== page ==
The Semiconductor Boom

Global sales reach record heights

1 min read
semiconductor sales by month

In the most recent figures released by the World Semiconductor Trade Statistics organization, January 2014 was the best ever January on record, clocking in with sales figures hitting over US $26 billion worldwide. This follows the banner year of 2013, in which annual sales reached an all-time high of more than $305 billion. This marks a 35 percent increase over the depths of the post-recession slump in 2009, when global sales declined to $226.3 billion. “We expect the industry to maintain this momentum for the foreseeable future,” says Brian Toohey, president and CEO of the U.S. Semiconductor Industry Association.

Derived from: “The Semiconductor Boom”, IEEE Spectrum

Data source: WSTS

Infographic design: Brandon Palacio. Interactive: Josh Romero. Data source: World Semiconductor Trade Statistics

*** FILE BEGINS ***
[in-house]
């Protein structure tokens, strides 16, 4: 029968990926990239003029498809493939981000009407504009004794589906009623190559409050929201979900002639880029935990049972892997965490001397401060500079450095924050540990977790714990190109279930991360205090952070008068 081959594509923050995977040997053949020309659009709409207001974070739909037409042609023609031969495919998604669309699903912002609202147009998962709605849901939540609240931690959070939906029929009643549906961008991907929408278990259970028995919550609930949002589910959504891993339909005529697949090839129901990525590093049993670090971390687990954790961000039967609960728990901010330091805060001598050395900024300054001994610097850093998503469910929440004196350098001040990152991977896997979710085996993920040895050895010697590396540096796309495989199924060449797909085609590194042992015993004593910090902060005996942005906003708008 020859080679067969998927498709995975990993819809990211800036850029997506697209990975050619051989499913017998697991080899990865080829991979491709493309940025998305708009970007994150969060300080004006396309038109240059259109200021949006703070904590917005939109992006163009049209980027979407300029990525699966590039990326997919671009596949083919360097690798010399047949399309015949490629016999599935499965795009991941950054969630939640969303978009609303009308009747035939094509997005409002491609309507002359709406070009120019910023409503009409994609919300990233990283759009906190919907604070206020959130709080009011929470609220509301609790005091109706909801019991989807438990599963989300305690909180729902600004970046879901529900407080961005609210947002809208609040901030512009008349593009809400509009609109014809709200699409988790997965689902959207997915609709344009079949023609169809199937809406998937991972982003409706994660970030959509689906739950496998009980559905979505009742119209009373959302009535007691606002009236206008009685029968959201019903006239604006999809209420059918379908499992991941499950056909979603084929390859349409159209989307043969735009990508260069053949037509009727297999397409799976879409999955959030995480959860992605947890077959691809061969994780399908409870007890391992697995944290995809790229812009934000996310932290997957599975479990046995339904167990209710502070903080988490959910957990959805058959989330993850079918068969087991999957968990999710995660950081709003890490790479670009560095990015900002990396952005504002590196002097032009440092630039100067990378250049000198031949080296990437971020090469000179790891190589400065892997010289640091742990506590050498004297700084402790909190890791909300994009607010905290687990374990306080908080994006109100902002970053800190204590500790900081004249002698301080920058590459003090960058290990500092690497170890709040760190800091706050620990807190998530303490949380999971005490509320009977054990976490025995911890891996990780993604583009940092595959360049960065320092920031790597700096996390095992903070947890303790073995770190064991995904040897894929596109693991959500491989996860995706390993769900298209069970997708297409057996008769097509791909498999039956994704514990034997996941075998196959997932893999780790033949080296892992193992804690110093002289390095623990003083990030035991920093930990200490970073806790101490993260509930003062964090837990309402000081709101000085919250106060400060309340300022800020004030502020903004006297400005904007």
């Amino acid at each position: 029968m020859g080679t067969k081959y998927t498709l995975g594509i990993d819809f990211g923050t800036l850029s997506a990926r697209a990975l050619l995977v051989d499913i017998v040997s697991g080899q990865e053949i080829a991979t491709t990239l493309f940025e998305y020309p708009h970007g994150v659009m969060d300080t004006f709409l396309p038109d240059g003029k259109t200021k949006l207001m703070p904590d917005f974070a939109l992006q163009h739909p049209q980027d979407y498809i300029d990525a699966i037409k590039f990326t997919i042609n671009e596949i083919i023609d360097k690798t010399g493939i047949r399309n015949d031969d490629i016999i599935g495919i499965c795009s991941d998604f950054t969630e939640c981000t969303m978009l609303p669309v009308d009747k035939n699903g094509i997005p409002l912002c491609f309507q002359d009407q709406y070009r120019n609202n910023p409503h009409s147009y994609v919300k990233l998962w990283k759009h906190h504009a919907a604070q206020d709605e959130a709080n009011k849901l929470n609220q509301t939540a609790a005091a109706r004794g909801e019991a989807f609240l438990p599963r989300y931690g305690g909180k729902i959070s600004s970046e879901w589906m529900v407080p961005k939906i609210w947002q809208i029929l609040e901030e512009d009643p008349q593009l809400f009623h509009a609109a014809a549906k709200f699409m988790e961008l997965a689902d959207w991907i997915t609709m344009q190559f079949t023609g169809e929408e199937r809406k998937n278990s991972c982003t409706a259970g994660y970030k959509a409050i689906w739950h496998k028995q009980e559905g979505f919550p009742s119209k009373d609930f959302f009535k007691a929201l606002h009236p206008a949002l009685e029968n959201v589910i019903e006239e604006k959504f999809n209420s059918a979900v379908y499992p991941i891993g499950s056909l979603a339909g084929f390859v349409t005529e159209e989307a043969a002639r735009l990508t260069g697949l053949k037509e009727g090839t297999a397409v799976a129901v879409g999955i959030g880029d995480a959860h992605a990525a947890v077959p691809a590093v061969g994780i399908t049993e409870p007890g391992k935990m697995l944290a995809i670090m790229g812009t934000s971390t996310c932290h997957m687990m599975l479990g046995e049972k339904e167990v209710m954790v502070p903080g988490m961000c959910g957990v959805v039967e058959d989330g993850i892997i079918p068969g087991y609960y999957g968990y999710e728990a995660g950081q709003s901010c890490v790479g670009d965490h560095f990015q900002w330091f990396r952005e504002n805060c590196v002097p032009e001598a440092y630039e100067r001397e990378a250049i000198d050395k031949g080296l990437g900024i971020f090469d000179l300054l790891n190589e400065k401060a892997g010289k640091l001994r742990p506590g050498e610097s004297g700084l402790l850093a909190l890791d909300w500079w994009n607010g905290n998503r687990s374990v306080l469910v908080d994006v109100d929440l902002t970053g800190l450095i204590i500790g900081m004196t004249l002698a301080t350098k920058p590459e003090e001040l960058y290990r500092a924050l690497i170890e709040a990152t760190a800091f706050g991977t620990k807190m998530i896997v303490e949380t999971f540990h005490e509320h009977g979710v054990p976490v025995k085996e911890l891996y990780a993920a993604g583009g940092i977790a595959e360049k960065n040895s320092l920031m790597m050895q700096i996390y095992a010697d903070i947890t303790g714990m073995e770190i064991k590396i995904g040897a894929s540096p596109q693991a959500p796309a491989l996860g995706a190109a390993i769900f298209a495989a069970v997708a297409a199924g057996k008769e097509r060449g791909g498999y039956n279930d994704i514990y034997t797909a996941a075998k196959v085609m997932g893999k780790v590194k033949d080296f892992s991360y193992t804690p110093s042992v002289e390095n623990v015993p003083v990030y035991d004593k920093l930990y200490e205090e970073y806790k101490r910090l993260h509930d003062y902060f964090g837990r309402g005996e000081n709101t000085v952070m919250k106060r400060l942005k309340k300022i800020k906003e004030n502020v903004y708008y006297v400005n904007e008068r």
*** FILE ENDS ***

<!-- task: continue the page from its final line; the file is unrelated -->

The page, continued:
Keep Reading ↓Show less

This article is for IEEE members only. Join IEEE to access our full archive.

Join the world’s largest professional organization devoted to engineering and applied sciences and get access to all of Spectrum’s articles, podcasts, and special reports. Learn more →

If you're already an IEEE member, please sign in to continue reading.

Membership includes:

  • Get unlimited access to IEEE Spectrum content
  • Follow your favorite topics to create a personalized feed of IEEE Spectrum content
  • Save Spectrum articles to read later
  • Network with other technology professionals
  • Establish a professional profile
  • Create a group to share and collaborate on projects
  • Discover IEEE events and activities
  • Join and participate in discussions

The Ultimate Transistor Timeline

The transistor’s amazing evolution from point contacts to quantum tunnels

1 min read
A chart showing the timeline of when a transistor was invented and when it was commercialized.
LightGreen

Even as the initial sales receipts for the first transistors to hit the market were being tallied up in 1948, the next generation of transistors had already been invented (see “The First Transistor and How it Worked.”) Since then, engineers have reinvented the transistor over and over again, raiding condensed-matter physics for anything that might offer even the possibility of turning a small signal into a larger one.

Keep Reading ↓Show less